Volume 16, Number 2
Daylight Saving Time ends very early Sunday morning – 2 a.m. – so you can either delay your bedtime Saturday evening by turning all your clocks back an hour or confuse yourself Sunday morning by waking up to the wrong time. But do remember you can get an extra hour of sleep, the hour you lost in last March.
The Town of Wake Forest is urging residents to set aside an hour or so this weekend to replace the batteries in smoke alarms, flashlights and weather radios.
The next time change will be the second Sunday in March, March 11, when everyone will set their clocks ahead one hour to change to Daylight Saving Time and lose that hour of sleep.
Standard time was instituted in the U.S. and Canada by the railroads in 1883. However, it was not established in U.S. law until the Act of March 19, 1918, sometimes called the Standard Time Act. The act also established daylight saving time, which was repealed in 1919, but standard time in time zones remained in law.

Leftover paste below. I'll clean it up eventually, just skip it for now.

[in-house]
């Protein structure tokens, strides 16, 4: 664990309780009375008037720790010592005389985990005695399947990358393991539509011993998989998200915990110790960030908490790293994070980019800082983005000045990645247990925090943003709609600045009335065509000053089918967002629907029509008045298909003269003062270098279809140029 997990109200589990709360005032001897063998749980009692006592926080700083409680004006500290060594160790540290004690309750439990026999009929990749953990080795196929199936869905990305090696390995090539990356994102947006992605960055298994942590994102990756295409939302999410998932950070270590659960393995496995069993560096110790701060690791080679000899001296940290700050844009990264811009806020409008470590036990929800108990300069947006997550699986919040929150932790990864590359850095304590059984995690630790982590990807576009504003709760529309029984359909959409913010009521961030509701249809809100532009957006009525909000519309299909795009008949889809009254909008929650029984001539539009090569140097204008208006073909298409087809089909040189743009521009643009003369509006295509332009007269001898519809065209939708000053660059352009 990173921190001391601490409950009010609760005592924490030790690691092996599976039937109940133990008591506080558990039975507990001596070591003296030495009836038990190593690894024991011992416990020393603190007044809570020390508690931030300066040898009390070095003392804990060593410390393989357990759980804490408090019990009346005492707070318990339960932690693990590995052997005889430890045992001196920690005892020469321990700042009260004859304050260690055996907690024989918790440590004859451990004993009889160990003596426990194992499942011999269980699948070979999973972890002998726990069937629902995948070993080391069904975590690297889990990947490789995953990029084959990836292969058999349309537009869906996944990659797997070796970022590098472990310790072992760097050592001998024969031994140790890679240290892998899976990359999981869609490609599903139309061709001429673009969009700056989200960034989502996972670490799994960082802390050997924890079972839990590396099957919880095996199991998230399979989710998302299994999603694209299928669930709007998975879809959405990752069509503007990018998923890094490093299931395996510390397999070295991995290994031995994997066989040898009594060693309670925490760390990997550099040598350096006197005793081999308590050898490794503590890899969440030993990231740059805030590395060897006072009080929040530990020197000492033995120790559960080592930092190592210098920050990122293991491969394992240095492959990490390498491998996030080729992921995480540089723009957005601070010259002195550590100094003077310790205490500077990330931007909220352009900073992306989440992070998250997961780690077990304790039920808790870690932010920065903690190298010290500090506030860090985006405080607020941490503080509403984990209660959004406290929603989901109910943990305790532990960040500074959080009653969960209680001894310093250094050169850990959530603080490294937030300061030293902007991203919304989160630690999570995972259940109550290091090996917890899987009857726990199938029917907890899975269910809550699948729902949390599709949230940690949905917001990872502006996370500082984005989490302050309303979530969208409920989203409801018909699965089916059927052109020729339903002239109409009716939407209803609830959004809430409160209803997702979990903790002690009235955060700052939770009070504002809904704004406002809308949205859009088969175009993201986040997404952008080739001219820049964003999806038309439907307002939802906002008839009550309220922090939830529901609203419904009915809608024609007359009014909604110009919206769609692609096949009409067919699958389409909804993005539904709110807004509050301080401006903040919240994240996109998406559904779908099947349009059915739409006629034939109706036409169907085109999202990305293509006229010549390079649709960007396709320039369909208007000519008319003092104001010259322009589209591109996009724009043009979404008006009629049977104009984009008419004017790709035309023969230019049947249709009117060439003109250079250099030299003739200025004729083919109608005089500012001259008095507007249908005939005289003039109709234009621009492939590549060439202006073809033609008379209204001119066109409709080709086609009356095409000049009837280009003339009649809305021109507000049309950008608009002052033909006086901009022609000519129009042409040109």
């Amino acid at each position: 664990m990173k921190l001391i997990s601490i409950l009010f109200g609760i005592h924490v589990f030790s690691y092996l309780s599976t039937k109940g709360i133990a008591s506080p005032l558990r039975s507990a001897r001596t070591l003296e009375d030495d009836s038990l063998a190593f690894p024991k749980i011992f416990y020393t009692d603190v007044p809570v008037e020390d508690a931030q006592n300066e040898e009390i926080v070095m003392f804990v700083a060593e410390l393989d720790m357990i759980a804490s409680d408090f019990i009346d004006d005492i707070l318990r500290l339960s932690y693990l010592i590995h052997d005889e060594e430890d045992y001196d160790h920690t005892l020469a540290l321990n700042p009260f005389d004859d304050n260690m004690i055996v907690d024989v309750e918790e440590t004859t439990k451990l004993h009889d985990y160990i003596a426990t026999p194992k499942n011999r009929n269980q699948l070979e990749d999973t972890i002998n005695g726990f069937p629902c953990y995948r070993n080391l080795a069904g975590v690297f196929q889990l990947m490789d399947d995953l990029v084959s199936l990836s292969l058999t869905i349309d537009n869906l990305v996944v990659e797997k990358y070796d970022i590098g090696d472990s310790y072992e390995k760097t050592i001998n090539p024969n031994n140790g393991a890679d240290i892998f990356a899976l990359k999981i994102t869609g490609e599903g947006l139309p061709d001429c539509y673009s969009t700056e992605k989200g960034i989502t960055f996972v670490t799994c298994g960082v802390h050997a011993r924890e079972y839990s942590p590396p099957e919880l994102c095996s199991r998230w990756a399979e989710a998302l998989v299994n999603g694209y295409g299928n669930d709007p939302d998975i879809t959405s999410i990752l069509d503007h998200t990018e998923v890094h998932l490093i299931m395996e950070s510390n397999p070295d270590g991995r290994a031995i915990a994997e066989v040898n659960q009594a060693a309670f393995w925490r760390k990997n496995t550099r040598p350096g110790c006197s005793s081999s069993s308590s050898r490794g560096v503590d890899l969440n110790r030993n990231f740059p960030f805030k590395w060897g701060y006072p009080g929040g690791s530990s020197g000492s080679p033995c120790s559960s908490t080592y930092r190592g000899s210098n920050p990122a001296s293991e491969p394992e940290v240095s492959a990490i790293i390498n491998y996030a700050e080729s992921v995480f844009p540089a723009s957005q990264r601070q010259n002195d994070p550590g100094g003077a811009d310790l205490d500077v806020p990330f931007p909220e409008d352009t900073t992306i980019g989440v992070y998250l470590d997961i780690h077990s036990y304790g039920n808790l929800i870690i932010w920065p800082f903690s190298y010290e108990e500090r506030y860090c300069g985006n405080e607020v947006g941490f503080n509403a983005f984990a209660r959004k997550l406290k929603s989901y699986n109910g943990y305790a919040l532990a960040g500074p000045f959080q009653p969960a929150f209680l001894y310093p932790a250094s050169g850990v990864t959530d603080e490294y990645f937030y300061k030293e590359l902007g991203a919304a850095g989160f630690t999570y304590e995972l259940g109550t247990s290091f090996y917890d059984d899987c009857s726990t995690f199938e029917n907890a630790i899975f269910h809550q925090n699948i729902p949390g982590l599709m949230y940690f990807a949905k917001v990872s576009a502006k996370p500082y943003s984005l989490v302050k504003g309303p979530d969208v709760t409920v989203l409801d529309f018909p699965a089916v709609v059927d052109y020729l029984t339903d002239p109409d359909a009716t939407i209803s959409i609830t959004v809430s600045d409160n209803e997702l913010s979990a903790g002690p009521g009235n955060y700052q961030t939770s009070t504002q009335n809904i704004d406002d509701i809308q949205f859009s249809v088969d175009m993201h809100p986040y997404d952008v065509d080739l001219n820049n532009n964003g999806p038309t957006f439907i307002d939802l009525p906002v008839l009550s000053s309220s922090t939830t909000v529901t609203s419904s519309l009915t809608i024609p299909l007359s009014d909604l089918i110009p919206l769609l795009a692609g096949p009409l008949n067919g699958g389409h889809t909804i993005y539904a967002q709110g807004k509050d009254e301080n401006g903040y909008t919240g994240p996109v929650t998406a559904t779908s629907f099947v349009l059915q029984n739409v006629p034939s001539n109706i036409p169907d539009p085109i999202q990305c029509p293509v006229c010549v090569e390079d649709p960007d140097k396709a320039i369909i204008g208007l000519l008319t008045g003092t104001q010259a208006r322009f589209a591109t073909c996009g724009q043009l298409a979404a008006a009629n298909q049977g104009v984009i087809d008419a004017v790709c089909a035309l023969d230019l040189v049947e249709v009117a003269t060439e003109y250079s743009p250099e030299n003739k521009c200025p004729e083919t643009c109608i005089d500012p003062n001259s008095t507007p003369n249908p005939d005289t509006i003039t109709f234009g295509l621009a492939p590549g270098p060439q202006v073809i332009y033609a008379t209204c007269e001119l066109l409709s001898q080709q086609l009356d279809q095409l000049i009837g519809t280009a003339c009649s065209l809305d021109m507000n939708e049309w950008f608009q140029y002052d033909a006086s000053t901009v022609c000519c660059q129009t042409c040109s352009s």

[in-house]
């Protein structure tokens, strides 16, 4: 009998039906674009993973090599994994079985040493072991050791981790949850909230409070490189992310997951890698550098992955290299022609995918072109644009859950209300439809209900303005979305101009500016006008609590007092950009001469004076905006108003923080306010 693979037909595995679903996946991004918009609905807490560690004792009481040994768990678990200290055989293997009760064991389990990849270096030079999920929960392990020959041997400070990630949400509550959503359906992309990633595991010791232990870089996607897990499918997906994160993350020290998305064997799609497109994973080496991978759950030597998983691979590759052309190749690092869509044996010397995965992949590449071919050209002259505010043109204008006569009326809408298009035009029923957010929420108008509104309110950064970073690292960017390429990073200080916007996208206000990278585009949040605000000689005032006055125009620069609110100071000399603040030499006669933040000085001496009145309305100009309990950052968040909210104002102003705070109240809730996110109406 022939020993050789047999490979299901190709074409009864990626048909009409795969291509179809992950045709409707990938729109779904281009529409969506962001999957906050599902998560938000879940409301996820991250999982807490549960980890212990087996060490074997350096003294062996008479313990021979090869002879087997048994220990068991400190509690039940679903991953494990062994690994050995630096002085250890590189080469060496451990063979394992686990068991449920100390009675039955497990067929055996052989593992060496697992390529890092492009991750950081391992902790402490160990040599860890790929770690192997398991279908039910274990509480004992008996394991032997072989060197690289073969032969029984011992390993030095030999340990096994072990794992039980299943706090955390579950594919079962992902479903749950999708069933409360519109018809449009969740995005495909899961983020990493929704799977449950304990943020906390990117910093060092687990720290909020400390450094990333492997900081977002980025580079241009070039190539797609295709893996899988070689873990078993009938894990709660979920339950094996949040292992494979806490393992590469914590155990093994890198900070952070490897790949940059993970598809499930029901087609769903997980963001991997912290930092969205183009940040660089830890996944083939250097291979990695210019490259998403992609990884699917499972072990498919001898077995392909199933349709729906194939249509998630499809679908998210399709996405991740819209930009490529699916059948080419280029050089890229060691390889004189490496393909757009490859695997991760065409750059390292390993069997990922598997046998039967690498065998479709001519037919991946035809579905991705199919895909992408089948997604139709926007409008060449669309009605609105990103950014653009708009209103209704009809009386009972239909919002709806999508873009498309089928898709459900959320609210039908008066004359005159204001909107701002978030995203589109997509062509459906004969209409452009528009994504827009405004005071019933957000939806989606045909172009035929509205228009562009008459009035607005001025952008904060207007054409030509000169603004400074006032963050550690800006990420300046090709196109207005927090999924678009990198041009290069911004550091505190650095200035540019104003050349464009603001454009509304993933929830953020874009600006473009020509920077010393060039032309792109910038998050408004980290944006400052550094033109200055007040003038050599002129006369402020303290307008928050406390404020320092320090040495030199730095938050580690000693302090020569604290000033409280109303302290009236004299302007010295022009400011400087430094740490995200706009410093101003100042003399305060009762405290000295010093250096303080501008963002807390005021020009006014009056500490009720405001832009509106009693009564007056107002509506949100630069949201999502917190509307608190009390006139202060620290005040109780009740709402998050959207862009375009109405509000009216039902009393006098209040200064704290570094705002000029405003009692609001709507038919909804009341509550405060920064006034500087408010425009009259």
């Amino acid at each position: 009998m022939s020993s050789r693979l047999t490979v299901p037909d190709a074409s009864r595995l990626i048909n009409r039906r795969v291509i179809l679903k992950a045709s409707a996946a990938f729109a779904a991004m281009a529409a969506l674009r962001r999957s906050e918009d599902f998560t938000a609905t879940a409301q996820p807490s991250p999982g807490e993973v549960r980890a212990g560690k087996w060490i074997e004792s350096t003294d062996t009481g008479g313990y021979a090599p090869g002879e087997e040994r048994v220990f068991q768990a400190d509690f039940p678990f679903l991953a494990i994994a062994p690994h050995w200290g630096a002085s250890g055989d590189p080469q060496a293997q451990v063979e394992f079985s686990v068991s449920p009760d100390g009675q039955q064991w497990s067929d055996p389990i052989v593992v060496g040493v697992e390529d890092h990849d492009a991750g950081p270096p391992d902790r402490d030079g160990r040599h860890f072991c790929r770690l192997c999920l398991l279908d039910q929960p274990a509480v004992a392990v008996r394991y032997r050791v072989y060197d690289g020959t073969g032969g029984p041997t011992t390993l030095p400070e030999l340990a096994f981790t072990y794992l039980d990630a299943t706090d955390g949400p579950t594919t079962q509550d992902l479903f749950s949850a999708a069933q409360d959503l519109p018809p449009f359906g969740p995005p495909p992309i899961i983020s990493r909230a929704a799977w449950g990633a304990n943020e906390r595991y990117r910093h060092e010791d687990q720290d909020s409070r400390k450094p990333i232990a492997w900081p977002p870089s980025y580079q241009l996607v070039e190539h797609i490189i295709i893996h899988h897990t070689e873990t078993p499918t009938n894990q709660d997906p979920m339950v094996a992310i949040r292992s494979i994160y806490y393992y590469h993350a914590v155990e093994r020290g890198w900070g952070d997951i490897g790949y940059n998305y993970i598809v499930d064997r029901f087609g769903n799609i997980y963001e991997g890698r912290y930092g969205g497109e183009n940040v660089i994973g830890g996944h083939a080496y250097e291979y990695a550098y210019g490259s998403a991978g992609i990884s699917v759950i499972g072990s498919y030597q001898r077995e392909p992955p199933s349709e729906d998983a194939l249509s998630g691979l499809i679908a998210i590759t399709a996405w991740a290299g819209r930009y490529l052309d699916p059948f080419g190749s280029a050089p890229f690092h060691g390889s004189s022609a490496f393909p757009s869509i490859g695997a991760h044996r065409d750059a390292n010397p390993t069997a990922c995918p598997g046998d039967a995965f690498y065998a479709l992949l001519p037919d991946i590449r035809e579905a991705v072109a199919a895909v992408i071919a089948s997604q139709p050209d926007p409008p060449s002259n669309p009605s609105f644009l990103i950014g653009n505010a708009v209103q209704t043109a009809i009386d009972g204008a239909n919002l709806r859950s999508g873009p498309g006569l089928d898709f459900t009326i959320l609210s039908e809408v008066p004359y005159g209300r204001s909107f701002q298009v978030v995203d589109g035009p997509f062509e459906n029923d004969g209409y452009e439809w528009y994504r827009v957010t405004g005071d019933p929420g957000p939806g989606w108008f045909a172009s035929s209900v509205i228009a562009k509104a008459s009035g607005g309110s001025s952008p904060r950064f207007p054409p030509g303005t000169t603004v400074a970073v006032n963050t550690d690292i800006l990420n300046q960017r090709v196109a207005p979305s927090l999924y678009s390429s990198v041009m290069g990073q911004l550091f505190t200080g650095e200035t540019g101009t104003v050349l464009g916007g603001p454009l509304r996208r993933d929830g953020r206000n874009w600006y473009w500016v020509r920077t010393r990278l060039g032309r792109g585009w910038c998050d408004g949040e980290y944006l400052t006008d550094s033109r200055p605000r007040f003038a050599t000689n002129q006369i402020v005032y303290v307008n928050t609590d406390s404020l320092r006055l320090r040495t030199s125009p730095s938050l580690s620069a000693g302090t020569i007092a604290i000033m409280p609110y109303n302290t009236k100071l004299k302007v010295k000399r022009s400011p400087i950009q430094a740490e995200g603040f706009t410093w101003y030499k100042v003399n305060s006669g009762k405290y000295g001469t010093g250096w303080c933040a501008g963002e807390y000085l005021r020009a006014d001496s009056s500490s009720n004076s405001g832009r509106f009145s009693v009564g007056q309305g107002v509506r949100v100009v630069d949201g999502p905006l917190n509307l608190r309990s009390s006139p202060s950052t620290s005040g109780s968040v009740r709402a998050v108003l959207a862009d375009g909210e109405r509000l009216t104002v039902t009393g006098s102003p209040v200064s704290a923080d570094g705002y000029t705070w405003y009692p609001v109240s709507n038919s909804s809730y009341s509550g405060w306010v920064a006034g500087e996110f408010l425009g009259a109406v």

During the “energy crisis” years, Congress enacted earlier starting dates for daylight time. In 1974, daylight time began on Jan. 6 and in 1975 it began Feb. 23. After those two years, the starting date reverted back to the last Sunday in April. In 1986, a law was passed that shifted the starting date of daylight time to the first Sunday in April, beginning in 1987. The ending date of daylight time was not subject to such changes, and remained the last Sunday in October.
The Energy Policy Act of 2005 changed both the starting and ending dates. Under the new law, Daylight Saving Time begins three weeks earlier than before, on the second Sunday in March, and is extended by one week to the first Sunday in November. The new start and stop dates began in March 2007.